Indeed, I can't imagine it being done any other way. The 159 method sounds terrible.
 

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On the 159 with the car in 1st or reverse on a hill (X degrees or more) press the barke and clutch down.

You feel a clunk in the foot pedal, you can then release most of the pressure of the footbrake, as long as the brake light is on it will hold the car.

When you are ready to move off you have 1.5 seconds to hit the gas and get the clutch engaged before the system lets the car roll back, if you do it faster than this, it releases at the biting point, it doesnt drag like the Renault system.
 

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Discussion Starter #13
On the 159 with the car in 1st or reverse on a hill (X degrees or more) press the barke and clutch down.

You feel a clunk in the foot pedal, you can then release most of the pressure of the footbrake, as long as the brake light is on it will hold the car.

When you are ready to move off you have 1.5 seconds to hit the gas and get the clutch engaged before the system lets the car roll back, if you do it faster than this, it releases at the biting point, it doesnt drag like the Renault system.
I found it worked really well. Wouldnt have minded that on my GT!
 

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Can't quite see why you're complaining the engine needs to be about 1500rpm to do anything. In most cars that would be near stall level, and certianly not have much power. My turbo does nothing until about 3200, but thats just half the fun, if you want to drive you have to drive it!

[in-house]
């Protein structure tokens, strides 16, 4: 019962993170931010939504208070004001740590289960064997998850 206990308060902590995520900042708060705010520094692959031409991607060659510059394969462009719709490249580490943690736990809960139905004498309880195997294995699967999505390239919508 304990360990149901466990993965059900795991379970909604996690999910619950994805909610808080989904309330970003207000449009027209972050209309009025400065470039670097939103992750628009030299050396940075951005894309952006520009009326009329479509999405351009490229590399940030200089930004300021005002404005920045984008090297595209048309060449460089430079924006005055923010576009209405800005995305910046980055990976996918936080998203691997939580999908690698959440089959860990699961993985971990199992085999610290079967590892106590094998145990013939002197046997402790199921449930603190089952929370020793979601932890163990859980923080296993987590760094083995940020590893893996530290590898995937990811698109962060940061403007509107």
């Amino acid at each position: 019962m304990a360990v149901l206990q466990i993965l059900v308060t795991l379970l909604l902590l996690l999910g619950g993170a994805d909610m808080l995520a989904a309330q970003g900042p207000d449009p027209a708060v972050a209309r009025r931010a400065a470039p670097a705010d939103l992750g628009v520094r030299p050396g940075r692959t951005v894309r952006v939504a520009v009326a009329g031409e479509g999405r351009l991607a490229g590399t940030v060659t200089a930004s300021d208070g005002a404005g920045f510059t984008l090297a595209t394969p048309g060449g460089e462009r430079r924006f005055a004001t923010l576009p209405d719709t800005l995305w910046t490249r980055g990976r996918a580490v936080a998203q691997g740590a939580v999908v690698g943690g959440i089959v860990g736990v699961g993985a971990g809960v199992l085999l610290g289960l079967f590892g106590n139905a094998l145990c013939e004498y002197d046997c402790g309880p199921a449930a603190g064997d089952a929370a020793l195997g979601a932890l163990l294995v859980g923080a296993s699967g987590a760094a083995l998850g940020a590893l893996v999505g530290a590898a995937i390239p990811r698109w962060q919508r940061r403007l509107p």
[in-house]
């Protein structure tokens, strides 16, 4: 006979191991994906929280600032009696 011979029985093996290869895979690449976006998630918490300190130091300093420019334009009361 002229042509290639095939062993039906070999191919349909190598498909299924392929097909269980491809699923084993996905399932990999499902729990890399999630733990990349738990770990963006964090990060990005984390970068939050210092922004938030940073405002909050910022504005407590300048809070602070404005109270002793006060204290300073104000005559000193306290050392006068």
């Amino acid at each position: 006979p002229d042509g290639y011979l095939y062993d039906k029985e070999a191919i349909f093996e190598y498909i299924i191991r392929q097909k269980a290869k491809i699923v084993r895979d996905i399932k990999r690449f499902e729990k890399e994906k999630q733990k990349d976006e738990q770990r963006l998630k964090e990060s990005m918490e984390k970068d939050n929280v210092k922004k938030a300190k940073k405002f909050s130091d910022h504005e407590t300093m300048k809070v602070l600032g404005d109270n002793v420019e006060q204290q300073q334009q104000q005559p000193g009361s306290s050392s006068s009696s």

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I've been driving a 159 1.9 courtesy car for the past week while my 2.4 was being repaired. At first I thought it ok but got more and more annoyed with the lack of power. I was out accelerated by a Merc Sprinter Van yesterday - it really was a gutless turd. Buy the 2.4 and get it remapped, then you'll have no problem.
 

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I drove the 1.9 159 at the Elfa Experience Day last Year and could not believe it was the same engine as in my GT! Fealt completely different and very weak.
 

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I was also disappointed in the 1.9 159. Not so much in the performance which I thought was ok for an entry level vehicle but it just seemed to have no character that you associate with Alfas.

I am not a great fan of diesels in sporting saloons despite their impressive power and economy but the 2.4 5 cylinder engine has a characteristic sound to it and doesn't feel out of place in the range.

It just feels like Alfa want to get out of the niche market and join the mainstream manufacturers with models like these. To quote Alfa's German Chief Exec "Perhaps Alfa has a little too much spirit for non-Alfisti, in its appearance, driving style and temperament"
 

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I went to a classic car show last weekend, and Alfa had a stand with a couple of their models on display.
What else should I see in their 159, aside from a diesel engine?
An auto!:wow:
I grabbed a photo too - see attachment.
I imagine this will make all you diesel owners in Europe happy - obviously it will be harder to catch the engine off boost, and turbos are quite suited to automatic transmissions - look at Saab. :rolleyes:
It'll be much better to sit in traffic jams in an auto diesel Alfa and not have to worry about gears.:p
 

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That looks like it's a selespeed, if you look at the gearstick gate it looks like you can move it over to the right and you have semi-auto mode. Wonder what that will be like in the 159?